A full week with one of my favourites
Misconception number one: The Q50 is just a rebadged G37. This one could not be more incorrect.
A few weeks ago, I went on the Canadian launch of the all-new Infiniti Q50. Despite being the subject of many a negative review, I personally really liked the car. In every model lineup, there’s a sweet spot. My tail-happy, rev-happy right foot really fell in love with the rear-wheel-drive Q50 Sport, so I decided that it would be the subject of a proper review. I got some great seat time with multiple Q50 models at the launch, but I felt as though a few hours was too short a period to find out exactly what this car was about. I booked the 2014 Infiniti Q50S and spent one fast and rambunctious week with it.
Misconception number one: The Q50 is just a rebadged G37. This one could not be more incorrect. The new car may be powered by the same 3.7L V6 as the outgoing G37 and have a similar profile, but that’s where the similarities stop. It’s an all-new car, and it’s an amazing one at that. The rear-drive Q50S I drove sported 328-horsepower and 269 lb-ft of torque. Unfortunately, no manual is offered, with the sole transmission being a 7-speed automatic. The numbers are right in line with the likes of the BMW 335i, the Audi S4, and the Lexus IS350. This is an extremely competitive class to play in, and it’s one of my personal favourites. The Q50 just feels a smidge larger than the others, and the engine thrashes a bit more at higher RPMs. It scoots to 100 km/h in just over five seconds, and has a plethora of technology that ensures that it’s not just about the straight-line power.
In the Q50, Infiniti has introduced a new technology called Direct Adaptive Steering, an industry first. Simply put, there is no mechanical linkage between the steering wheel and the drive wheels. Fearing for your safety yet? So was I. However, they claim that there is a backup mechanical system in place “just in case”. The steering does lack the raw feedback that enthusiasts die for in a rear-drive sport sedan, but to be perfectly honest, I don’t hate it. The car allows you to choose between a series of settings including how heavy/light as well as how responsive you want your steering to be – very much like in a video game. The movements do feel artificial and slightly numb, but I managed to find a setting I liked. I set up my Driver Profile to keep the engine and transmission in the sportiest setting, and the steering in the heaviest and most responsive mode. When kept in what I like to refer to as Adi-Mode, the Q50S drove like a dream.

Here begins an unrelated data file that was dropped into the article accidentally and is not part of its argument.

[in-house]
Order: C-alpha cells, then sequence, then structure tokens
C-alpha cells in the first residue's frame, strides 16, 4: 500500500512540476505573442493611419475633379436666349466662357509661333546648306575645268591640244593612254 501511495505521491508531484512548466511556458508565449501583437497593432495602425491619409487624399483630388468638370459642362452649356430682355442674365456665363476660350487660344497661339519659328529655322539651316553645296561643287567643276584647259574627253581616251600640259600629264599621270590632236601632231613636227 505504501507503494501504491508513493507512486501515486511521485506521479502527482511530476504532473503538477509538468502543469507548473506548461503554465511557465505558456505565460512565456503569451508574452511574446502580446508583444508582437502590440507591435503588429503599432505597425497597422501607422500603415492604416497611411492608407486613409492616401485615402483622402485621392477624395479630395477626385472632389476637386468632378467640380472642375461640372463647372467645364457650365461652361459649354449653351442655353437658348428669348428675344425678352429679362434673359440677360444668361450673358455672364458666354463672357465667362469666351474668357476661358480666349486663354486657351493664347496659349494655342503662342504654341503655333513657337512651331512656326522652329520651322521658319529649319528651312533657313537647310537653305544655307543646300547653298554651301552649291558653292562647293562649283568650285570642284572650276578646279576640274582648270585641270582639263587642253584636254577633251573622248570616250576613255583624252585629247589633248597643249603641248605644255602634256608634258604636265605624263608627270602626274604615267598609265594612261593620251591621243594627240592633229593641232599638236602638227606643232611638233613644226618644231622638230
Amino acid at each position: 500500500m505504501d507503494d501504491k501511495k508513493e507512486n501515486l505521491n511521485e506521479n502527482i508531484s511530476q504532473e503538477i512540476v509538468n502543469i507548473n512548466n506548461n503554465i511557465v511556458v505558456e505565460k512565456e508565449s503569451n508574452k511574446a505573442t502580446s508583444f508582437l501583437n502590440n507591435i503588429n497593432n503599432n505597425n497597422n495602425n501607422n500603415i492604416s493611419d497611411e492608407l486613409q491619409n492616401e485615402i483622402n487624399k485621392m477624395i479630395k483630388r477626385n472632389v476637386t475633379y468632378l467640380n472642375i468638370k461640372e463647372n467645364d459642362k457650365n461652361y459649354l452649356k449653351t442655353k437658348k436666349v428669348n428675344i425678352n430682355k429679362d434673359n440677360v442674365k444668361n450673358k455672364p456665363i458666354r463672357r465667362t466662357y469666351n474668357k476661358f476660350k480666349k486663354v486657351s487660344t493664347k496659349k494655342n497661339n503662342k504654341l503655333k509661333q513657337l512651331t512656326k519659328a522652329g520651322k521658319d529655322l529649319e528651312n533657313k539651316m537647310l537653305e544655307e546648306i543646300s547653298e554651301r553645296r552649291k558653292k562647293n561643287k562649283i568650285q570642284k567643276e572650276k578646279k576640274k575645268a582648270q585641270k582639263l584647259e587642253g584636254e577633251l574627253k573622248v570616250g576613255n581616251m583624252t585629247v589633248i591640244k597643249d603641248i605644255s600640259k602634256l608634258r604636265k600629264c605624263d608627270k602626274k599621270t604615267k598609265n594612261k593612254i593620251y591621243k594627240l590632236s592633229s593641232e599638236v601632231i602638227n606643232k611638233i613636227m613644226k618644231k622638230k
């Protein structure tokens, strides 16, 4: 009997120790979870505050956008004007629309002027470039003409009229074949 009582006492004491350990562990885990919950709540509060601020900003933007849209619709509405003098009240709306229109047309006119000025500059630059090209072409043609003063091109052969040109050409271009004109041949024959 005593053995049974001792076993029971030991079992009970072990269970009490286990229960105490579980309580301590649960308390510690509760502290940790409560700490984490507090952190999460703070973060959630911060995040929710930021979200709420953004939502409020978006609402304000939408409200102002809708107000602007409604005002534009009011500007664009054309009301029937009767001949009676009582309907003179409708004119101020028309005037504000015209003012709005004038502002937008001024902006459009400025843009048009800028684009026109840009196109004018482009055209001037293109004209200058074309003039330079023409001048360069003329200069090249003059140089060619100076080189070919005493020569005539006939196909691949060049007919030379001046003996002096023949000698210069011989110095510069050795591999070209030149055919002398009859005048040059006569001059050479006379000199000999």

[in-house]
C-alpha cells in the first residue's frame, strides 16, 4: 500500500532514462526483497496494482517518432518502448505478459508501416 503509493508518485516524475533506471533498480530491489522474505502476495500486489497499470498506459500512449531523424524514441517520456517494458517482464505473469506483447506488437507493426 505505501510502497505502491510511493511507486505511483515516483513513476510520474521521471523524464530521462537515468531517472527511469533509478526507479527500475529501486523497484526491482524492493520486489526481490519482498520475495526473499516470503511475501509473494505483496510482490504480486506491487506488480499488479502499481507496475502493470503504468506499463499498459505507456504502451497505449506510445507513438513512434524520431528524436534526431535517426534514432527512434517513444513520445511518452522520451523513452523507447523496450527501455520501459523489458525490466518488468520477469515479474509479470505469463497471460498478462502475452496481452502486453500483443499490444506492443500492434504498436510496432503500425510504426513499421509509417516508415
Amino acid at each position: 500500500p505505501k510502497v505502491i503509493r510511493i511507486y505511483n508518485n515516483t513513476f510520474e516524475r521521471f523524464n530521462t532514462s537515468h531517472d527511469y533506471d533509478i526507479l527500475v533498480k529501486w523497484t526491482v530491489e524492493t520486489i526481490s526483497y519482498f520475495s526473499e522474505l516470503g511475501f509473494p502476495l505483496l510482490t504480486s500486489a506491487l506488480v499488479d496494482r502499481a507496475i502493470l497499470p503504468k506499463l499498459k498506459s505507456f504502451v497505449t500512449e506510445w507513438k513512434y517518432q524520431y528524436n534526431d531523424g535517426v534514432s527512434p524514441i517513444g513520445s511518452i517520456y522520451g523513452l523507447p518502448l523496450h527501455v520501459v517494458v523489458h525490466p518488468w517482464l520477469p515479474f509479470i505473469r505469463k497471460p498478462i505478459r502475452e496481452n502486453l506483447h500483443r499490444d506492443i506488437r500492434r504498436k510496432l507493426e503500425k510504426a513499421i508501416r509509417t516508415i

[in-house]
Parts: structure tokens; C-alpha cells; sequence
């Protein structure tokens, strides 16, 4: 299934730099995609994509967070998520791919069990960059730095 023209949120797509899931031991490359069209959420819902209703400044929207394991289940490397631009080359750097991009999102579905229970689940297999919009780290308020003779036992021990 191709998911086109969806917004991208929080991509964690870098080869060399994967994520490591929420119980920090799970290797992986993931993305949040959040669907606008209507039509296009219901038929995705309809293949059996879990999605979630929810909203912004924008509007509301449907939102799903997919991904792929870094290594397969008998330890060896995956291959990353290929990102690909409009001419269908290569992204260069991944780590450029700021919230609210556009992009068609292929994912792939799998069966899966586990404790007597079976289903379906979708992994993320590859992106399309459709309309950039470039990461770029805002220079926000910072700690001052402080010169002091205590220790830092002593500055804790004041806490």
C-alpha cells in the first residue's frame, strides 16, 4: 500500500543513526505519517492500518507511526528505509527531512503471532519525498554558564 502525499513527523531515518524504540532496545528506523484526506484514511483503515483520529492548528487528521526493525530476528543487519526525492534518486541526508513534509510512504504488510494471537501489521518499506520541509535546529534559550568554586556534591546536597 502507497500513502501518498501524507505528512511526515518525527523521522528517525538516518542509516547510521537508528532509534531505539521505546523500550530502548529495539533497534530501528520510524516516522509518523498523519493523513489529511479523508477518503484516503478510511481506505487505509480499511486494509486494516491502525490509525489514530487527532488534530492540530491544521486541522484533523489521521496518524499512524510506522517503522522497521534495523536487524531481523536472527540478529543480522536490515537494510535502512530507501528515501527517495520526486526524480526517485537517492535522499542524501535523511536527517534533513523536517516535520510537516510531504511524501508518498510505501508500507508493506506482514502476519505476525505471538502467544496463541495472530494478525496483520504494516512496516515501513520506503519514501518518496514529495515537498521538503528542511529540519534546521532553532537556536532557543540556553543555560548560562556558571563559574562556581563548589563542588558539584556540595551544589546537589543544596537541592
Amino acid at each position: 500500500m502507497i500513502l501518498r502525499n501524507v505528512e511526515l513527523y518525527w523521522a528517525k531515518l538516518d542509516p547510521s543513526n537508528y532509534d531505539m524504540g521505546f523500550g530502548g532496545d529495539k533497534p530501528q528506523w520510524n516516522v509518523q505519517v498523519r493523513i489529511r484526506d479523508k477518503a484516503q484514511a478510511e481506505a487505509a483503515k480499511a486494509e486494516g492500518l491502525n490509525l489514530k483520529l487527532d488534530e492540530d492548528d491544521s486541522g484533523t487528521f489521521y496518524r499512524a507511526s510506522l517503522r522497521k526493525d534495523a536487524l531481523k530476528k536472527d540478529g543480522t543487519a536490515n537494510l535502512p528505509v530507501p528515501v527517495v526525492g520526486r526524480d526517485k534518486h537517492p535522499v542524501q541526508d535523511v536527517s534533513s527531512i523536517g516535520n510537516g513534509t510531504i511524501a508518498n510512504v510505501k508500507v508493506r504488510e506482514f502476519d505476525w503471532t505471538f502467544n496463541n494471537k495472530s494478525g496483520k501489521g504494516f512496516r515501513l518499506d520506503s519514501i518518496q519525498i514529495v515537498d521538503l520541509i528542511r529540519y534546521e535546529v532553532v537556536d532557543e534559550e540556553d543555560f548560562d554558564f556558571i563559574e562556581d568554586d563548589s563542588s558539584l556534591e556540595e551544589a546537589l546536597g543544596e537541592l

I had a huge soft spot for the outgoing G37. It was in my eyes one of the most underrated cars on the market, and I recommended it to friends or family at every opportunity I was given. Its only downfall in my eyes was its absolutely atrocious fuel economy. I feel that the fact that the Q50’s styling isn’t a huge departure from the old car works to its benefit. The new front end is aggressive and sporty, and the side profile oozes class. The rear end is questionable, but still evolutionary from the G37. I adore the interior of the car. The materials all feel premium without hitting Lexus-levels of pure luxury. The steering wheel is great, and the fact that the paddle shifters are column-mounted as opposed to wheel-mounted shows that Infiniti does care about the real driver and not just the armchair purist.
The rear-drive Q50S is the second model up from the base, and comes equipped exactly as I would want mine. Media fleets tend to pamper writers by only stocking the top-tier models for testing, so I counted my blessings that Infiniti decided to keep my ideal Q50 on fleet. My Sport, finished in a rather plain Platinum Ice (fancy terminology for silver), came with some gorgeous 19″ 5-spoke wheels. It also had the Direct Adaptive Steering system, a unique sport-tuned suspension, a relatively spartan Bose-branded sound system, and Infiniti navigation. Infiniti’s new infotainment system has dual-display screens, and they both work well together. The upper screen is a slightly-updated version of the old navigation system, and the lower screen is a very iPad-like display that reads out car diagnostics, audio controls, climate, as well as configuration of the Direct Adaptive Steering. I personally found the lower display to not be as responsive as I would have liked.
I think there are a couple things that have caused the Infiniti Q50 to be received poorly in the automotive industry. One of the biggest factors is the name it’s been given. It’s the first vehicle to take on Infiniti’s new “Q-based” naming scheme. Despite being alphanumeric, the names “G35” and “G37” sounded good, at least to me. The names throughout the rest of the lineup just confuse me, and it’s not a good thing. The second factor that has been detrimental to this car’s acceptance are the expectations around it. It seems that everyone was expecting this car to be the holy grail of sports sedans – a killer to the BMW 3-series and even the Cadillac ATS.
A 3-series fighter it may be, but in a very different way. The Infiniti doesn’t try to be European, because if it did, it wouldn’t be very good at it. Simply put, the car is a chameleon. It’s a comfortable, serene cruiser when you want it to be. At the touch of a few buttons, it becomes a sporty sedan that can dance up there with the best while making you feel like you’re back in your teens playing Need for Speed. Best of all, it conquers the fuel efficiency issue I faced with the last-gen G37 – I averaged 9.2L/100km on 91-octane fuel over my test week. Frankly, if it had a double-clutch transmission or the availability of a manual, there would be one on my driveway as early as yesterday. I love this car; the upcoming coupe can only be better.
2014 Infiniti Q50S Gallery